A Battle for Oil Production Is Brewing
By the Casey Research Energy Team
High oil prices have put record earnings into the coffers of the world’s big oil companies, but those splashy headlines are masking an industry-wide decline in oil production. Exxon Mobil (N.XOM), Royal Dutch Shell (N.RDS-A), BP (N.BP), ConocoPhillips (N.COP),Chevron (N.CVX), and others reported surging third-quarter profits alongside production decreases – an unsustainable situation that is setting the stage for a battle to buy producing assets.
Almost across the board, major oil companies are producing less oil now than they were a year ago. It’s not due to a lack of exploration and development – these companies have all devoted billions of dollars to finding new oil deposits. The problem is that for the most part it will still take years – and many more dollars – before those investments start producing.
In the meantime, big oil’s output will keep declining unless majors start using some of their record profits to buy up producing assets from smaller companies. Oil wells produce less each year; Exxon’s oil fields, for example, are declining by 5 to 7% each year, which means the company needs to add 200,000 to 300,000 barrels of production a day just to break even. This year, Exxon has not come close – its production levels are down 8% compared to a year ago. Some of the production decline stems from contractual limits on Exxon’s production, but even without those limits production would have still been down more than 1%. Over the first nine months of the year, Exxon’s production averaged 2.33 million barrels of oil per day, the company’s lowest average since 2005.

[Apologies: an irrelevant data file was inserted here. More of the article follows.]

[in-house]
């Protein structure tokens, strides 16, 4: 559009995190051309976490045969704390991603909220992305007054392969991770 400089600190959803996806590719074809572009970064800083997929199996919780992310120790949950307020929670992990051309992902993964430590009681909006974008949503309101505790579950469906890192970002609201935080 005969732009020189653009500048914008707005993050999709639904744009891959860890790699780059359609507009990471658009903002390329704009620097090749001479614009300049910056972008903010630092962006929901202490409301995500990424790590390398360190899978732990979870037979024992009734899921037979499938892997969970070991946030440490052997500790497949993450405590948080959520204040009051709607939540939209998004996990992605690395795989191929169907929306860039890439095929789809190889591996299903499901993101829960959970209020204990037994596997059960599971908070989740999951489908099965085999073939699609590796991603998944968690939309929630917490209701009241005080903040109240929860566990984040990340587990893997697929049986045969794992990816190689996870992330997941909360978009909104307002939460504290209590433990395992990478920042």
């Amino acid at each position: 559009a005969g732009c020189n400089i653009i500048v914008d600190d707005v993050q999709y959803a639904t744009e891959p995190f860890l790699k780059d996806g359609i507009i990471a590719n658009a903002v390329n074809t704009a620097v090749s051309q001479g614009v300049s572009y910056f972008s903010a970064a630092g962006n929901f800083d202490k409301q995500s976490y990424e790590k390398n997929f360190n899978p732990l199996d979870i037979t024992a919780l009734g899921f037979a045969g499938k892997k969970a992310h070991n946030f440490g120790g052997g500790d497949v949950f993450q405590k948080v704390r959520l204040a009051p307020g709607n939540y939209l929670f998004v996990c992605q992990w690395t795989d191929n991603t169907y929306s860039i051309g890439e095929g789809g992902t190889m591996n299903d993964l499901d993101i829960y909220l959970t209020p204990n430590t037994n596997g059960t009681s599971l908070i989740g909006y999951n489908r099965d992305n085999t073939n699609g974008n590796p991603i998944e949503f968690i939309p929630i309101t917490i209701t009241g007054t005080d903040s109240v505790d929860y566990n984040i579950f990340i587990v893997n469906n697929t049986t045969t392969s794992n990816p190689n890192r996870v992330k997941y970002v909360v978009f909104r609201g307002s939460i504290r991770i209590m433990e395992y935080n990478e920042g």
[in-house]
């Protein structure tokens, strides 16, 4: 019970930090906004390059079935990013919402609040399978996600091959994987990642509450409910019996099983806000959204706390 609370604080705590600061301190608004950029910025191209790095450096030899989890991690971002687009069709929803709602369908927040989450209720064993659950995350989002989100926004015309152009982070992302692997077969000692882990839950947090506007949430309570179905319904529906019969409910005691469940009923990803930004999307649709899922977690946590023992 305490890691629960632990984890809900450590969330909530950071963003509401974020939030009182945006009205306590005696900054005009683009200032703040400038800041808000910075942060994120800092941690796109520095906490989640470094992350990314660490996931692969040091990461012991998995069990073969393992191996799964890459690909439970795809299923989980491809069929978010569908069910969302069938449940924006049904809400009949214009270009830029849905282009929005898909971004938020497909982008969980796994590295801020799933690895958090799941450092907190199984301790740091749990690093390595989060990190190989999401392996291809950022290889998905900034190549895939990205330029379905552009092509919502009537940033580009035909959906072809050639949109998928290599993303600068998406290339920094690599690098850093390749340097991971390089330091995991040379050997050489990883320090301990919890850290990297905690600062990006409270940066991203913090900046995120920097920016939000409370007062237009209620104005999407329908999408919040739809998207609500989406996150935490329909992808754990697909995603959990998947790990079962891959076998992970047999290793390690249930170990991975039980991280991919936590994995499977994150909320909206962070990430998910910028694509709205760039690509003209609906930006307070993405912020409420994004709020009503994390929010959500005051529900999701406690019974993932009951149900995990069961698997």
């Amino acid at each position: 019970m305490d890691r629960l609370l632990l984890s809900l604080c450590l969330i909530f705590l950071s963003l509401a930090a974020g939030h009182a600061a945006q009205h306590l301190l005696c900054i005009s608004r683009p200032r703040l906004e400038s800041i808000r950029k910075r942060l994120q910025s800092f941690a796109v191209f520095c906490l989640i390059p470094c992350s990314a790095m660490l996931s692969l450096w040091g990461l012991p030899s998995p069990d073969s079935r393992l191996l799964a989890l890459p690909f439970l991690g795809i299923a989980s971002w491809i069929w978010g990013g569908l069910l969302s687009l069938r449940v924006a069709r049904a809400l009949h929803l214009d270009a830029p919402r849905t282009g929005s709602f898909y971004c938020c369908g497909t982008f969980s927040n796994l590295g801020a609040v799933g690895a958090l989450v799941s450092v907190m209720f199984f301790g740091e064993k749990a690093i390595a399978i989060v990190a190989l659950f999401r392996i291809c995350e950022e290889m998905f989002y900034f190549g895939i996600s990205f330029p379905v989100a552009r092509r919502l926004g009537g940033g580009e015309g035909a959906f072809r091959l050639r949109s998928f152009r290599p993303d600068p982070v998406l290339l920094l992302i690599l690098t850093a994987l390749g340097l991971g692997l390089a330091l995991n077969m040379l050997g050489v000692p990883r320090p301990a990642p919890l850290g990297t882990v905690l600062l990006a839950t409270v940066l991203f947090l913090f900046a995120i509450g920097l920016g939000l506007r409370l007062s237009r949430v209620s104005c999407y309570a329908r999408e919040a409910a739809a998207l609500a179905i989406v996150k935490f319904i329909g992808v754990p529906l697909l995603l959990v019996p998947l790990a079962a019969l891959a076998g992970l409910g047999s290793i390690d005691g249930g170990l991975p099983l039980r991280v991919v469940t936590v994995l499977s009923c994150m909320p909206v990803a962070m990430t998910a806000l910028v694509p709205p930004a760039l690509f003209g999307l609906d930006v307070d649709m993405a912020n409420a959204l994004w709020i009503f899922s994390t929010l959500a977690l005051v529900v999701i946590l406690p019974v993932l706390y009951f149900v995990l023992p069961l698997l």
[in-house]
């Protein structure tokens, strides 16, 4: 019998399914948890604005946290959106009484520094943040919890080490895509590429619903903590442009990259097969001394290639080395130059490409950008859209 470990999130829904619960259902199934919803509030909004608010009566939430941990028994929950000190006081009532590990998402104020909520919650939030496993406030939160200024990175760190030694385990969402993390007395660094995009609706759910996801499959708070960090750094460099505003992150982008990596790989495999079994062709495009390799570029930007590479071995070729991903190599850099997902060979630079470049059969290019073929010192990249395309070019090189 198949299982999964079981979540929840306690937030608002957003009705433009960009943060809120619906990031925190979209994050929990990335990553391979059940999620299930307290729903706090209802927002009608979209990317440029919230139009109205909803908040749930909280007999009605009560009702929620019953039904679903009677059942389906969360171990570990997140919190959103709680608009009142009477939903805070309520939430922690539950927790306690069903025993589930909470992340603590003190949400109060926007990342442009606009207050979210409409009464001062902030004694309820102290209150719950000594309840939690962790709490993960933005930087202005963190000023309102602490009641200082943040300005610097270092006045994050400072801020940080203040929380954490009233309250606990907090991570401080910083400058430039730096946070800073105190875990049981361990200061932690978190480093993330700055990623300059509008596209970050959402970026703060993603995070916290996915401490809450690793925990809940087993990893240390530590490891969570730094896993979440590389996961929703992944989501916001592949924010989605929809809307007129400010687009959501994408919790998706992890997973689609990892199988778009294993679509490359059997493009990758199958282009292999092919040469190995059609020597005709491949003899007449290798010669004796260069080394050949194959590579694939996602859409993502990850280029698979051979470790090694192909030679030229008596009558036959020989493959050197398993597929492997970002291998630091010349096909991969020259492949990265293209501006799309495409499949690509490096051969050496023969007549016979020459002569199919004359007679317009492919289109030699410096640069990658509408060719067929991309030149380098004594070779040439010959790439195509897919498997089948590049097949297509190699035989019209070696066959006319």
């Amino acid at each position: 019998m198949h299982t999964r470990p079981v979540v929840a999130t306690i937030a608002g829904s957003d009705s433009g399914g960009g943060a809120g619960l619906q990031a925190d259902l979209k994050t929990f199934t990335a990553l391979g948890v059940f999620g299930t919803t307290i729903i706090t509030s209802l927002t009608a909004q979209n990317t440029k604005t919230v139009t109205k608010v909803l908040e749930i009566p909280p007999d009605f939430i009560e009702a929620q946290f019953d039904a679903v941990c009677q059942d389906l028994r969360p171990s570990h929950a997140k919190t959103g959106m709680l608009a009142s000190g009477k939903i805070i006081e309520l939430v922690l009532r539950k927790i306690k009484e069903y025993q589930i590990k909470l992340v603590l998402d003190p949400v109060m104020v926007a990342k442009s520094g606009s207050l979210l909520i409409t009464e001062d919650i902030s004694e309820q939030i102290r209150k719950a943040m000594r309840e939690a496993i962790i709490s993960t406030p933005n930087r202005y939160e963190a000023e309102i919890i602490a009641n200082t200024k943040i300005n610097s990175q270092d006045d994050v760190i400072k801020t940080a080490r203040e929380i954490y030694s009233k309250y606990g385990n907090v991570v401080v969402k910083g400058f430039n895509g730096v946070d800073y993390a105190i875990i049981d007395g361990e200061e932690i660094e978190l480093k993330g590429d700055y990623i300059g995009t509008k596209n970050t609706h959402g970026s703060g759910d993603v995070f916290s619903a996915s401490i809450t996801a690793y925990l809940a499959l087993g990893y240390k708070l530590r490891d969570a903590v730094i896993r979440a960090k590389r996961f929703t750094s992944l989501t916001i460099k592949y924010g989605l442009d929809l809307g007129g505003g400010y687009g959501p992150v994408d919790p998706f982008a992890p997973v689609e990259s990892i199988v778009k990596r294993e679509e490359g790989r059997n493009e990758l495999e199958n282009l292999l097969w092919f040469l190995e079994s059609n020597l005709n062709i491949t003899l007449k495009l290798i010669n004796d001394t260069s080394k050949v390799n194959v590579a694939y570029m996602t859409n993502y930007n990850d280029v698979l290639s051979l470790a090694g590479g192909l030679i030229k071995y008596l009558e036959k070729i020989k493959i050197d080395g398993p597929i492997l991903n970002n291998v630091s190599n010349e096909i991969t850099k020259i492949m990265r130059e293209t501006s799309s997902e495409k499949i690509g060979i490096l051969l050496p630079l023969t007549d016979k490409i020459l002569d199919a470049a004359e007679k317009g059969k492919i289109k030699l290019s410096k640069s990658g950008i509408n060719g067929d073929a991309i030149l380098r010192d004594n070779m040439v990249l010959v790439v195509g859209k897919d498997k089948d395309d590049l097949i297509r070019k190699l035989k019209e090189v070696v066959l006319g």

Things are even worse for other major oil companies. BP said oil production dropped 10.6% in the quarter, in terms of barrels of oil equivalent (BOE). Shell’s BOE production fell almost 2% in the quarter. ConocoPhillips produced 6% fewer BOEs.
There’s an important note to add about BOEs. The BOE concept combines a company’s oil, natural gas, and condensate output into a single production number, based on energy equivalence. It takes roughly 6,000 cubic feet (cf) of natural gas to release the same amount of energy that is in one barrel of oil, so companies book gas reserves as "barrels of oil equivalent" using a ratio of 6,000 cf:1 barrel. A problem arises when a company then values its reserve books using oil prices. One barrel of oil may have the same energy content as 6,000 cf of natural gas, but in North America the barrel of oil is worth something like US$86, while the 6,000 cf of gas is worth only about US$22. Adding lots of natural gas to the books is an easy way to make it appear that oil reserves are growing, but at a fraction of the typical cost. And there are lots of inexpensive shale gas deposits for sale.
The Casey energy team hates being misled in this way, so we’ve created programs that calculate the real value of a company’s reserve book; using our methods often gives some very different results when it comes to company valuations. We think this is one of the biggest frauds to hit the energy sector in decades, and we make sure to steer our subscribers away from companies that try to pass off gas reserves as equivalent to the black gold that is crude oil.